A growing body of research shows that even forests located far away from urban centers provide tremendous benefits in regulating the global climate, water and biodiversity systems that are essential to people’s health and quality of life. New research led by WRI and Pilot Projects through the Cities4Forests initiative synthesizes the benefits that forests at three scales — inner, nearby and faraway — offer cities. The report provides the scientific imperative for city-led policies, incentives and investments that help conserve, restore and sustainably manage forests at each of these scales. The article outlines the many benefits across four categories that forests provide to cities from the report.
Nature is a vital resource, necessary for our health, livelihoods and well-being. It also accounts for $44 trillion of economic value generation. In addition, nature-based solutions can provide more than one third of the mitigation needed by 2030 to keep climate goals in reach. Nature tech will be vital in helping facilitate and accelerate these solutions, making them valuable tools in tackling climate change.
Controversy over the lifting of the moratorium in the DRC, when Bazaiba throws a spanner in the works
The statement made by the Deputy Prime Minister, Minister of the Environment and Sustainable Development, Eve Bazaiba, at the press briefing on Monday 28 November, on the lifting of the moratorium has raised the roof. Like a shockwave, the affirmation of the lifting of the moratorium established by the DRC's sovereignty over its forests in 2002 has provoked strong reactions in public opinion.
SW4SW Dialogue - Timber Value Chains for Resilience and Carbon Neutrality, 1-2 December 2022 at NOUBOU International Hotel Douala, Cameroon
The SW4SW Dialogue - Timber Value Chains for Resilience and Carbon Neutrality seeks to identify effective approaches, concrete actions, and actors to be mobilised to make timber value chains, especially those focused on the domestic market, a lever for a forest sector with high environmental, economic and social added value.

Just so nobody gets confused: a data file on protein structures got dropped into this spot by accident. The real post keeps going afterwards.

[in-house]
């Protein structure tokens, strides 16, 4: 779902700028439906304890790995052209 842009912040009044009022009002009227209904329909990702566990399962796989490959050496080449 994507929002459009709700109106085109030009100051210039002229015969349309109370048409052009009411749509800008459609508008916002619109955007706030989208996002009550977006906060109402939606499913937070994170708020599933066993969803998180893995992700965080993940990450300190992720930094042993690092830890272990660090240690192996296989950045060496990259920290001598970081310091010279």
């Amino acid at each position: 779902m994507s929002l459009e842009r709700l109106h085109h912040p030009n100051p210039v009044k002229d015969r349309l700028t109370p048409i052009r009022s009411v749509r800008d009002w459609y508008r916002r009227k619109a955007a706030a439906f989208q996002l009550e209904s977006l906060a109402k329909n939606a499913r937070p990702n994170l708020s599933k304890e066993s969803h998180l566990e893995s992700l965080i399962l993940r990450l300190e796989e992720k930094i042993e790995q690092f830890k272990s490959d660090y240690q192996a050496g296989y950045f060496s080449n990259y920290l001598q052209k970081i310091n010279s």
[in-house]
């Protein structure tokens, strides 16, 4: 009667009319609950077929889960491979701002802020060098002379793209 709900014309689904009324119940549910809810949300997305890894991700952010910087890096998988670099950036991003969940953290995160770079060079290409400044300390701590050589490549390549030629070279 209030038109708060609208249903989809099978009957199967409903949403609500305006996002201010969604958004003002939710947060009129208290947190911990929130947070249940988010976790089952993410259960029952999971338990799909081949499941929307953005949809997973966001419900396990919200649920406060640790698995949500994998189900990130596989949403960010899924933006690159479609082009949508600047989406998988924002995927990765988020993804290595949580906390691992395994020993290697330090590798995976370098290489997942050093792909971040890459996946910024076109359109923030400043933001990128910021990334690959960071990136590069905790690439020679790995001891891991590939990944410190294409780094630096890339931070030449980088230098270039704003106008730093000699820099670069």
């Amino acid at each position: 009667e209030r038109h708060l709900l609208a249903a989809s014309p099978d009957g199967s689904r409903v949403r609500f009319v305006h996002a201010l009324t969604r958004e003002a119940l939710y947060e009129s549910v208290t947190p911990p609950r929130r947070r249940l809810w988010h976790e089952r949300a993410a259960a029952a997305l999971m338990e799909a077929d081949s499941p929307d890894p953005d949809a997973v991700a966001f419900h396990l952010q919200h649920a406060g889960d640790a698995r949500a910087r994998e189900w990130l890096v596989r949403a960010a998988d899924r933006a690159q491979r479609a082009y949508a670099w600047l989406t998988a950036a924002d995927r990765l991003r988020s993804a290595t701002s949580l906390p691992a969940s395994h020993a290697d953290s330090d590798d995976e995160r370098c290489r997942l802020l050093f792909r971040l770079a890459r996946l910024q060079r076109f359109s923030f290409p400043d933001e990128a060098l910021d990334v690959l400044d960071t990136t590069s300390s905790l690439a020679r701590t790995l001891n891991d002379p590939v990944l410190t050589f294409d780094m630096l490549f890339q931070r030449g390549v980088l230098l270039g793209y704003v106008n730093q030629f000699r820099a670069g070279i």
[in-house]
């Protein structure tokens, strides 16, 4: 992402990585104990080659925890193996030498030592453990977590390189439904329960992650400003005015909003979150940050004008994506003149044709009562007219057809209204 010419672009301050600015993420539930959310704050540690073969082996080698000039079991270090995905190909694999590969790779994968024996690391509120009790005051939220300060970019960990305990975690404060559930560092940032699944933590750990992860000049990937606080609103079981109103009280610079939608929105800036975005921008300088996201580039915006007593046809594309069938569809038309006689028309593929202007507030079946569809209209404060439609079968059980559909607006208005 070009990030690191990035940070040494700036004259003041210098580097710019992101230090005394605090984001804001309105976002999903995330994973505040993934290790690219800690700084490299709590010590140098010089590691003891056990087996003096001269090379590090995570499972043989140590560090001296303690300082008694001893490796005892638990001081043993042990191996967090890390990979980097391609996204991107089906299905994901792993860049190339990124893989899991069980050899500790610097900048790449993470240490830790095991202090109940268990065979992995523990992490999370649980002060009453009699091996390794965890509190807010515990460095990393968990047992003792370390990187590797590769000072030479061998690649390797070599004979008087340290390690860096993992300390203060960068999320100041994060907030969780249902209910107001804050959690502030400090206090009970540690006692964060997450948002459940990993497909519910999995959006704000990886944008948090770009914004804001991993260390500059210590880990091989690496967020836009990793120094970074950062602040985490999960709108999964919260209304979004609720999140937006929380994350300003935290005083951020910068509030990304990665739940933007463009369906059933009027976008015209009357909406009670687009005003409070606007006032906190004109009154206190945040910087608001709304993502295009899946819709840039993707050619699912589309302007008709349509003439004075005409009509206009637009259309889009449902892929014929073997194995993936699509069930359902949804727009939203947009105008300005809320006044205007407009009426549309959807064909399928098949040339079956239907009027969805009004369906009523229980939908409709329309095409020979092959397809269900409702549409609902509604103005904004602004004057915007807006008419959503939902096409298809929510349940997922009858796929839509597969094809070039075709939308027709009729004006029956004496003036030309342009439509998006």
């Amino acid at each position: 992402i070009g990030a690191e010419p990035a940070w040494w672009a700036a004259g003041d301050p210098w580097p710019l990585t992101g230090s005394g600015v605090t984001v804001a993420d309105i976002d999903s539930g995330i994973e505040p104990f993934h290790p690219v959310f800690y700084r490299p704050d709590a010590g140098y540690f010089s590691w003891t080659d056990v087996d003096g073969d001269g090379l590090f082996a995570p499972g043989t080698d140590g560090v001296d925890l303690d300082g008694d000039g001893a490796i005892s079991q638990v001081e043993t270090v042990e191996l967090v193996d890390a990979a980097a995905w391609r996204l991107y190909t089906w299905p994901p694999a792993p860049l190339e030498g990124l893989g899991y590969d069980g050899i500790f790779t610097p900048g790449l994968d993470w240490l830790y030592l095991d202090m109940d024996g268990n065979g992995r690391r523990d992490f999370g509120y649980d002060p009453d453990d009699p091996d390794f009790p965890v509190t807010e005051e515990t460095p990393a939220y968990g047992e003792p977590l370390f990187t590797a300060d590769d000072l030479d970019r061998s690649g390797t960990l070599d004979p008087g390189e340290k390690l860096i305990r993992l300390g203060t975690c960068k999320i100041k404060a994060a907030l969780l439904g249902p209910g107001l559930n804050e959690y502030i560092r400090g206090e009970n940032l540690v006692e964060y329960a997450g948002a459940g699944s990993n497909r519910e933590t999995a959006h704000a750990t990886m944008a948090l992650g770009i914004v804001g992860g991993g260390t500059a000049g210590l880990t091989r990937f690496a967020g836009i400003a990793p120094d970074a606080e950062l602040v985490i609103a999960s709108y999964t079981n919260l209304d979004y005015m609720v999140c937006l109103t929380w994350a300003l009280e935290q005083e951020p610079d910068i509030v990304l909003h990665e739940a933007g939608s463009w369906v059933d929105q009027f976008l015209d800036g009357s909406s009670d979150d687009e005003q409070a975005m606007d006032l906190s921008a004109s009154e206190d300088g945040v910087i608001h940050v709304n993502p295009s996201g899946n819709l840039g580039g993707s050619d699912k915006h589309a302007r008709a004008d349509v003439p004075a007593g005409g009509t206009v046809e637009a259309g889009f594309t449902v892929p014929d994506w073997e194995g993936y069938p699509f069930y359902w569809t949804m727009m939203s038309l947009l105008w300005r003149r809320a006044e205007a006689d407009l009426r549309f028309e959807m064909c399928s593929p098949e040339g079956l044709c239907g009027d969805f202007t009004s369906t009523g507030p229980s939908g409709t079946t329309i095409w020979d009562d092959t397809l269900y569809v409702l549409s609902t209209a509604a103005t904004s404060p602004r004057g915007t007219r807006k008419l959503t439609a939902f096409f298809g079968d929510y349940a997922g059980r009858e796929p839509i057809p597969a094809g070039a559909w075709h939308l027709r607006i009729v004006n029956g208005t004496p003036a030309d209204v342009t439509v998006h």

The United Nations Framework Convention on Climate Change (UNFCCC) framework for reducing emissions from deforestation and forest degradation, and enhancement of forest carbon stocks (REDD+) refers to the United Nations Declaration on the Rights of Indigenous Peoples (UNDRIP). However, not all REDD+ countries have legal systems that build on UNDRIP and few, especially in Africa, have ratified other relevant agreements such as the International Labour Organization Convention 169 on Indigenous and Tribal Peoples.
Logging affects many of the world's tropical forests, and such forests are often considered degraded because they have lost vegetation structure, biomass and carbon stocks. But there has rarely been analysis of whether the ecological health and functionality of these ecosystems are similarly degraded. A new study by researchers at the University of Oxford, finds that logged rainforests are treasure-troves of healthy ecological function and should not be written off for oil palm plantations. This article gives some insights into the newly published paper.